It’s been another strange year. The global pandemic rages on and I’m still stuck at home. The scary part is that it’s starting to feel like a new normal. So much so that without vacations or social interactions, a lot of this year has flew by with many days blending into each other — something that is a little bit scary. Perhaps one of the only things that helps stave off the monotony of this life is my daughter, who has progressed from infant to toddler along with all of the associated changes. It’s a joy to watch her learn and grow, and it makes most days fun and enjoyable. A few other important changes have shaken things up a bit as well but I still long for the days where I could go out, meet up with family and friends, and enjoy some good food and drink. It’ll come eventually but for now I’ve lowered my expectations and instead I am trying to find balance within the current situation. Life can be so unpredictable and strange but all we can do is choose how we react, and in my case I choose to make the most I can out of a global pandemic. So with that, let’s get on to the review!
Family: Almost all of my free time has been taken up raising my daughter, this is probably a very familiar experience to most new parents. It’s been such joy seeing her grow this past year. There is a saying: “we are the average of the five people we spend the most time with”, and without a doubt my daughter is one of the people I spend the most time with and has affected me in a dramatic way.
Seeing her delight in the simplest of acts somehow gives me a new perspective on life. In many ways, most other things have decreased in importance. Notwithstanding the pandemic, things that I used to do regularly such as going out to eat, hanging out with friends, or lazily sleeping in on the weekend are things that I still miss but not urgently. I get more than enough entertainment and joy from playing with her (even when I’m dead tired!). In other areas such as work, I’m less stressed than I was previously. It’s a bit easier for me to take a step back away because I have this totally different world (my daughter) that keeps me occupied. Having said that, a bunch of new worries all related to my daughter are starting to surface starting with COVID. As I understand that is only going to get worse as she grows up, but for now I’ll do my best not to think too hard about all of those things.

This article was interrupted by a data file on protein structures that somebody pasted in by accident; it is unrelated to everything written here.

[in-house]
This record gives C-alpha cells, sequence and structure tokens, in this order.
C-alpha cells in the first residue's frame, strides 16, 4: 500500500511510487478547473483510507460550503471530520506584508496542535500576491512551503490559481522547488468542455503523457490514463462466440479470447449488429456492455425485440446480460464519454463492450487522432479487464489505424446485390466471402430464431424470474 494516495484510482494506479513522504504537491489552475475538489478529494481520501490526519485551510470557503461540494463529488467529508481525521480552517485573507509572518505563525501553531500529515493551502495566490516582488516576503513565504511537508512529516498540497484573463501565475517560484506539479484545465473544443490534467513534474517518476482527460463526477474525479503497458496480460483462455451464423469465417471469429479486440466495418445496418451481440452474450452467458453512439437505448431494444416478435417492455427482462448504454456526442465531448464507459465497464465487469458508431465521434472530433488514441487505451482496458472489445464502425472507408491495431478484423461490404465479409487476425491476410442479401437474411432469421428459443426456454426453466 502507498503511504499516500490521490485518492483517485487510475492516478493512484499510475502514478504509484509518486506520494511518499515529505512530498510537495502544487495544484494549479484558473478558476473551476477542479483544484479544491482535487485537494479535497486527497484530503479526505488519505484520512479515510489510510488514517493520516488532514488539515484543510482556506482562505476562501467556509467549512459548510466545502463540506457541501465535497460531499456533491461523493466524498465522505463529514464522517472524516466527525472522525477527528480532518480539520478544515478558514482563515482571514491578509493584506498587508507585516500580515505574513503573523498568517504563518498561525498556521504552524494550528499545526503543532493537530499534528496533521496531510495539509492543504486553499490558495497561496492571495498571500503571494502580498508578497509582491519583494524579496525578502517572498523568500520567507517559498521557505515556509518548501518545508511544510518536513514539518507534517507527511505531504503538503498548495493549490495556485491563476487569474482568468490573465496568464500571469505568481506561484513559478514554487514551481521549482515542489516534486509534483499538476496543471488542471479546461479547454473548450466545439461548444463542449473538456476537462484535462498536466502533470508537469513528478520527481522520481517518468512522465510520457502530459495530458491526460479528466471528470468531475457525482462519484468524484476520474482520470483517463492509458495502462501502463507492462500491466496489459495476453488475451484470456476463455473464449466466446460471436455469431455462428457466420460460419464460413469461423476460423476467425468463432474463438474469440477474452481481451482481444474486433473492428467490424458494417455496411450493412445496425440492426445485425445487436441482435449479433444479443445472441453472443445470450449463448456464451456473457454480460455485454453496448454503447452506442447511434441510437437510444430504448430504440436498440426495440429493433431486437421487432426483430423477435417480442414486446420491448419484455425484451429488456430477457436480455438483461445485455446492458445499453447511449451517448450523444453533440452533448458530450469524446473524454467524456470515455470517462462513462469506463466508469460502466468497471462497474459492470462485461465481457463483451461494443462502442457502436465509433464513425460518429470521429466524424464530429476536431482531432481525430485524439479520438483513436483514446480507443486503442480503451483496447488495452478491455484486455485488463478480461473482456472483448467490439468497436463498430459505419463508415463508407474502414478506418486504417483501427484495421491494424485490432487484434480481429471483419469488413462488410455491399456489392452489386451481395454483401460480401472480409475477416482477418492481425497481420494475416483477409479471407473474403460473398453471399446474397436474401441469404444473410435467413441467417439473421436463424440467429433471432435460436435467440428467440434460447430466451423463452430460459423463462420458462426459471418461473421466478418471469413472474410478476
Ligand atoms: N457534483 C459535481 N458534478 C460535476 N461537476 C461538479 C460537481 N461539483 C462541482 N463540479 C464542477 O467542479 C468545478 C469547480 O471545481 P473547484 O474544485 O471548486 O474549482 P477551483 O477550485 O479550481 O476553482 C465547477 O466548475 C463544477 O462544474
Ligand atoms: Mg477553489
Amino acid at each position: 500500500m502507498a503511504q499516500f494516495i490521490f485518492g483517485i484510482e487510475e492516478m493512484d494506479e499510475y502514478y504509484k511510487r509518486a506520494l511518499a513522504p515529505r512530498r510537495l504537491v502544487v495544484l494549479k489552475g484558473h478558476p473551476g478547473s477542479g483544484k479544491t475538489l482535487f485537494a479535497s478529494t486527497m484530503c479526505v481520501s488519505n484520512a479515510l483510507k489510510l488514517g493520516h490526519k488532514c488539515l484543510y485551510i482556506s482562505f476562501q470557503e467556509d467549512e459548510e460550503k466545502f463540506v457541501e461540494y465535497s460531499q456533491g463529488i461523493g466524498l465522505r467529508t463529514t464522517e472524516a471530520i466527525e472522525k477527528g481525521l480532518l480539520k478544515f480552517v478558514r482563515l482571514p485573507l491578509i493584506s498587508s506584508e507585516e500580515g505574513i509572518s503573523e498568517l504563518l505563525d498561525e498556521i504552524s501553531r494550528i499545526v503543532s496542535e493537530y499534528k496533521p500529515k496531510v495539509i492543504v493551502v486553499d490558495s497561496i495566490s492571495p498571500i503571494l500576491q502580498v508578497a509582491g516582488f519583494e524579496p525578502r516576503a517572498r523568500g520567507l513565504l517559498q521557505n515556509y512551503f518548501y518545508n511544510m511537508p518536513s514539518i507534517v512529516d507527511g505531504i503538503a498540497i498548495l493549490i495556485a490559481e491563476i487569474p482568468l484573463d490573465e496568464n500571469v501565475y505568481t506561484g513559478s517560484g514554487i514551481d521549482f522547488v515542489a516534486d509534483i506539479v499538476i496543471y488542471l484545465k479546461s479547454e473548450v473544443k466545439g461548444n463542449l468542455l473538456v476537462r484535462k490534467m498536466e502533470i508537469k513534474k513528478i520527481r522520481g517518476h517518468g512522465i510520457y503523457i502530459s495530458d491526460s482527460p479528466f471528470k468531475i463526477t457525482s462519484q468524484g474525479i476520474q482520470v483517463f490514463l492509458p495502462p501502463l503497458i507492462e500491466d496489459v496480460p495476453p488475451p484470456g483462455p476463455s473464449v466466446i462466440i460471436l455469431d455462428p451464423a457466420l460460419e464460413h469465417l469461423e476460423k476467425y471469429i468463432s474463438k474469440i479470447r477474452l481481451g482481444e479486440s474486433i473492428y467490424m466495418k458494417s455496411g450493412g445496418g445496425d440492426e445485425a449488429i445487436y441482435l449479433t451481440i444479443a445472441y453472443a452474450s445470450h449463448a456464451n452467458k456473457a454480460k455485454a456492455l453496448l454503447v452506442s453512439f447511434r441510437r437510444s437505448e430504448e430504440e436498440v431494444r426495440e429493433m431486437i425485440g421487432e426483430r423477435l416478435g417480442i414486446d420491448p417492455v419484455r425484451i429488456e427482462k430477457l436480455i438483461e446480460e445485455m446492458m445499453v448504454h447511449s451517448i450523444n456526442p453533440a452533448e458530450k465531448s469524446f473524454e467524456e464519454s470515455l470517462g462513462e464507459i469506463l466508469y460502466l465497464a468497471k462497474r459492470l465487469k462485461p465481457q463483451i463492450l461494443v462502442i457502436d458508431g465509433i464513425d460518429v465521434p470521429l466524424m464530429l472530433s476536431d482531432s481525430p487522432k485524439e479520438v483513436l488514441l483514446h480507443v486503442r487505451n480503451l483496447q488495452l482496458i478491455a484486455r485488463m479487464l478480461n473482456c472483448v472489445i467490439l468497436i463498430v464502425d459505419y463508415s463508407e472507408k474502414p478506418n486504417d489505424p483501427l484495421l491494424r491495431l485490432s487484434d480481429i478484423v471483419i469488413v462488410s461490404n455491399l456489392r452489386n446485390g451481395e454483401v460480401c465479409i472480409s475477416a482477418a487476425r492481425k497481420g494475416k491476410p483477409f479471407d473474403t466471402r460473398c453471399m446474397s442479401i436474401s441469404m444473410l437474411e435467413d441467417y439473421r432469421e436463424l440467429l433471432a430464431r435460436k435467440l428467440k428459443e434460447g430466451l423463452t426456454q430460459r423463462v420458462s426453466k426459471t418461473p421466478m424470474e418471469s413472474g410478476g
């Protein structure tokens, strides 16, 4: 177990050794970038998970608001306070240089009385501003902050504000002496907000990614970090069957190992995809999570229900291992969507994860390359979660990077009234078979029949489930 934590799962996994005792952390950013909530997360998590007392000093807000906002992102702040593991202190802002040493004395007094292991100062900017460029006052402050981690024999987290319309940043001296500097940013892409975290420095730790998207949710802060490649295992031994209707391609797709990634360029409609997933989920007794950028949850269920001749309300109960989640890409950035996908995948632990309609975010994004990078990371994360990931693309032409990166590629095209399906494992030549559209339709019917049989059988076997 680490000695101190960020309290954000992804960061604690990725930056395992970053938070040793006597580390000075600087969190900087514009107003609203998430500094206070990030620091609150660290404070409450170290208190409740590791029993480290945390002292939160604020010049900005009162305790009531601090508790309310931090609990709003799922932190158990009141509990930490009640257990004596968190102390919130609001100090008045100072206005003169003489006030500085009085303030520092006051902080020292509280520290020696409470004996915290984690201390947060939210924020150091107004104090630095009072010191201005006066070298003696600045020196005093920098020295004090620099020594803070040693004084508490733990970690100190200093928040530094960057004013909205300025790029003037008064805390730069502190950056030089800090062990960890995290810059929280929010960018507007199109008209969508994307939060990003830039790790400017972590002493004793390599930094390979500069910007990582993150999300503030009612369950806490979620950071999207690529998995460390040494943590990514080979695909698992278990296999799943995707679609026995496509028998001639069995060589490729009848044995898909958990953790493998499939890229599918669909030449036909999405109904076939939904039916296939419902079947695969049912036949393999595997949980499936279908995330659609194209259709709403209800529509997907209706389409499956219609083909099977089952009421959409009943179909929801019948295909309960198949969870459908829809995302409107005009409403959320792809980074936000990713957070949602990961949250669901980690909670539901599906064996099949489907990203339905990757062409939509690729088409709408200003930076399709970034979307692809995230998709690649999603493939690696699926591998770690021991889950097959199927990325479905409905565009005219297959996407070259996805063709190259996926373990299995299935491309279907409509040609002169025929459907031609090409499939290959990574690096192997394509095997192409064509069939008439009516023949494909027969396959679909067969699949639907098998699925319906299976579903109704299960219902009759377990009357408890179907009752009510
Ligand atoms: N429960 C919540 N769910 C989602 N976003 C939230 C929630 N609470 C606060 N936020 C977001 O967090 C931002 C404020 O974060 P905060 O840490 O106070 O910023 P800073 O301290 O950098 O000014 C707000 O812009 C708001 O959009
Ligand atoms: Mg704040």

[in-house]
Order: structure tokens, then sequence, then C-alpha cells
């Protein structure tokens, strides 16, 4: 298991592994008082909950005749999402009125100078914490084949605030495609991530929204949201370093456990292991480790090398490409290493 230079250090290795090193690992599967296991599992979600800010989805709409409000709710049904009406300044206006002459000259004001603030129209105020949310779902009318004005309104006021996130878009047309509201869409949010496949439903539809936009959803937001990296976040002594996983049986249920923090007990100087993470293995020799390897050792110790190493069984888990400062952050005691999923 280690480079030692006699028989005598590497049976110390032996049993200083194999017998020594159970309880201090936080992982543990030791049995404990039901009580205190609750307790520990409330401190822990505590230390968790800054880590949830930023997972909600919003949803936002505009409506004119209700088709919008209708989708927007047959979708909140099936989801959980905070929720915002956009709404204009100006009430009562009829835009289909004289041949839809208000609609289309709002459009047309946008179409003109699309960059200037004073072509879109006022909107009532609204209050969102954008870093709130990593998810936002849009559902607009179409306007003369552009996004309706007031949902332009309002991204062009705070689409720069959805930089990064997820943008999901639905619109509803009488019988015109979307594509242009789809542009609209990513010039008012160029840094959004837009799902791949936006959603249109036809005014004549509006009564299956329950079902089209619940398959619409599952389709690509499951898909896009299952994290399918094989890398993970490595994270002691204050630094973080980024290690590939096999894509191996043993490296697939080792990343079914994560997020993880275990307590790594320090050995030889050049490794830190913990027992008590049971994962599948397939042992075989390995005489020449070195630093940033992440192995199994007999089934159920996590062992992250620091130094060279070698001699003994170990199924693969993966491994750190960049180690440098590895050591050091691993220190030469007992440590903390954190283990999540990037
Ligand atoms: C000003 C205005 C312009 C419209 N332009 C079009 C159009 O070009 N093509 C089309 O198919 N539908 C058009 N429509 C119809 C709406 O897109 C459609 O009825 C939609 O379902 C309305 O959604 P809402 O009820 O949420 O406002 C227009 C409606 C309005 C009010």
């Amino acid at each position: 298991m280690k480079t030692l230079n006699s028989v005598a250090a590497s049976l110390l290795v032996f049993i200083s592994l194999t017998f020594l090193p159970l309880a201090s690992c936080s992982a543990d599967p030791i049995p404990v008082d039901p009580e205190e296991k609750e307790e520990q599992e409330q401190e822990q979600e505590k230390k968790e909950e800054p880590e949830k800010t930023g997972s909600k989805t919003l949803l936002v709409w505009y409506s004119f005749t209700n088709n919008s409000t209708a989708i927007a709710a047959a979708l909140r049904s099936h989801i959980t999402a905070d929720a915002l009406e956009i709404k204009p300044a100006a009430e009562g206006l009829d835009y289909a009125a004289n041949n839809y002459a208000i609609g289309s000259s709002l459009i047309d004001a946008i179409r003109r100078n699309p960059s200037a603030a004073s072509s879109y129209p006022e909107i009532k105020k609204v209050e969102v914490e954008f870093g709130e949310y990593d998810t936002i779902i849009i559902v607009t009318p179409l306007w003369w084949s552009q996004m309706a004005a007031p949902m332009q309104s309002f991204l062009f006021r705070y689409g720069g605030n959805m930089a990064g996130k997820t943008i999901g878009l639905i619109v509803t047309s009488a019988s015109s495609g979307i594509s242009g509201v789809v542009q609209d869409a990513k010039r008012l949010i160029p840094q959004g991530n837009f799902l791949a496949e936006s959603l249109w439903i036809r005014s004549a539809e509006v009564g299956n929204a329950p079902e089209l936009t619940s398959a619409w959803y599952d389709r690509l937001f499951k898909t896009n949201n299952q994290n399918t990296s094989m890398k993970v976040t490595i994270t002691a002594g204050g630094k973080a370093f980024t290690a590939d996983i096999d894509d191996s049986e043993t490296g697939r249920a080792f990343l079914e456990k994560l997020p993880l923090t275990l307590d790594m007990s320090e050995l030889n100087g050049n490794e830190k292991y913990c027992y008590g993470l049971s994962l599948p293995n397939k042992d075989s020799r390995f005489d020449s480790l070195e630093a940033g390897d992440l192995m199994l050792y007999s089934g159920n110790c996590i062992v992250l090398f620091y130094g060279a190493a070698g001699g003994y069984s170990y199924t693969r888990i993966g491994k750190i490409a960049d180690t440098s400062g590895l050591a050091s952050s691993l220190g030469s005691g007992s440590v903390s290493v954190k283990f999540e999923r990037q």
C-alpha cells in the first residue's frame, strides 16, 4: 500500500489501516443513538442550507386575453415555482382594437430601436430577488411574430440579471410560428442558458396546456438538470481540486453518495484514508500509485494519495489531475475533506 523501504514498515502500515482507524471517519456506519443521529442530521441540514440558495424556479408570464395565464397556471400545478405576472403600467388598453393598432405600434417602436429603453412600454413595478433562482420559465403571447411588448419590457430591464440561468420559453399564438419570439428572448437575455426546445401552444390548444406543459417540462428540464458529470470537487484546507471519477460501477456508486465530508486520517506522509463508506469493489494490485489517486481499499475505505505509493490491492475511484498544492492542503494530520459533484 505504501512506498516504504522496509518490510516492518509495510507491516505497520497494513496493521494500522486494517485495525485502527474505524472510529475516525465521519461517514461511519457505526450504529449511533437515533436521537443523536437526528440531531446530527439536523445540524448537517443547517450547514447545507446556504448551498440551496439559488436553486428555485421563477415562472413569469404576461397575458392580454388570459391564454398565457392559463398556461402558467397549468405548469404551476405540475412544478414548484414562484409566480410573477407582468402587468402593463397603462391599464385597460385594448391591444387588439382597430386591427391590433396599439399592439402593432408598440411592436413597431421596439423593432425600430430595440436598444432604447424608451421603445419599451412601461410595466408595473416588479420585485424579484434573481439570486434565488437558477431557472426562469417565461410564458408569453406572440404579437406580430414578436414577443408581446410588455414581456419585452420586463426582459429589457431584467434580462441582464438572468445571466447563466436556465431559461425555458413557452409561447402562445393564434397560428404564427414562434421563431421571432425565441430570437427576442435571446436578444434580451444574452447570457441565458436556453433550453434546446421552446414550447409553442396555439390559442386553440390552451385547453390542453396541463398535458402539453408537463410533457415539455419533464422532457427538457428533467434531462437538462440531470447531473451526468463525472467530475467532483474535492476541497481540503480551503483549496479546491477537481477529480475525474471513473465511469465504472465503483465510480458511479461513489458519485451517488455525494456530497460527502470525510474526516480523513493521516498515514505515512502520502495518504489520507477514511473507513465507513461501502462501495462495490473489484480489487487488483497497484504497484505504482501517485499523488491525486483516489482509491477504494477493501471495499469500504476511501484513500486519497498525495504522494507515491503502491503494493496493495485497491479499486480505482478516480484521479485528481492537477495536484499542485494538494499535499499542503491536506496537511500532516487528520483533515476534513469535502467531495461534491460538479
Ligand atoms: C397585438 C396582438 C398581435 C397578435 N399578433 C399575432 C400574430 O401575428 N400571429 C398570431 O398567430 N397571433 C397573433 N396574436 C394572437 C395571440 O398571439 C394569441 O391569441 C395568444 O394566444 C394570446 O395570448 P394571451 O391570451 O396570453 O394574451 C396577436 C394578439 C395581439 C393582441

As an aside, one really cute thing I did on her birthday was write a letter to her. It was an idea I got from somewhere on the interweb. The idea is that you write a new letter each year and when she’s an adult she can have some insight into her childhood and what it was like raising her. Other things like journaling and taking lots of photos and videos are still things that I do, but probably not as often as I should. It’s a very unnatural habit that I never really picked up but it’s never too late to start!
Staying at Home: We’ve been trying to keep extra safe taking many precautions and severely limiting outside contact. We have frequent visits from the grandparents, less frequent visits from my siblings (and their kids), and maybe one or two visits from friends. For my wife and me, this is fine because we have a really nice setup at home. My main worry is about my daughter who hasn’t had much interaction with other kids (or people). She’s still young so I’m not too worried but parents will be parents.
Friends: My only regret during this time has been that I’ve been out of touch with many of my friends. Part of it was expected because of the time with the baby, part of it was because I dislike socializing over virtual media. I spend all day staring at a screen that the thought of spending more time in front of it to socialize seems unpleasant. The few times that I have chatted with some friends virtually, it has been fun but those times have been few and far between. Perhaps it’s time to change my stance on it, in the back of my mind I’ve been hoping for a return to normalcy but I should know that it’s going to take longer than I think.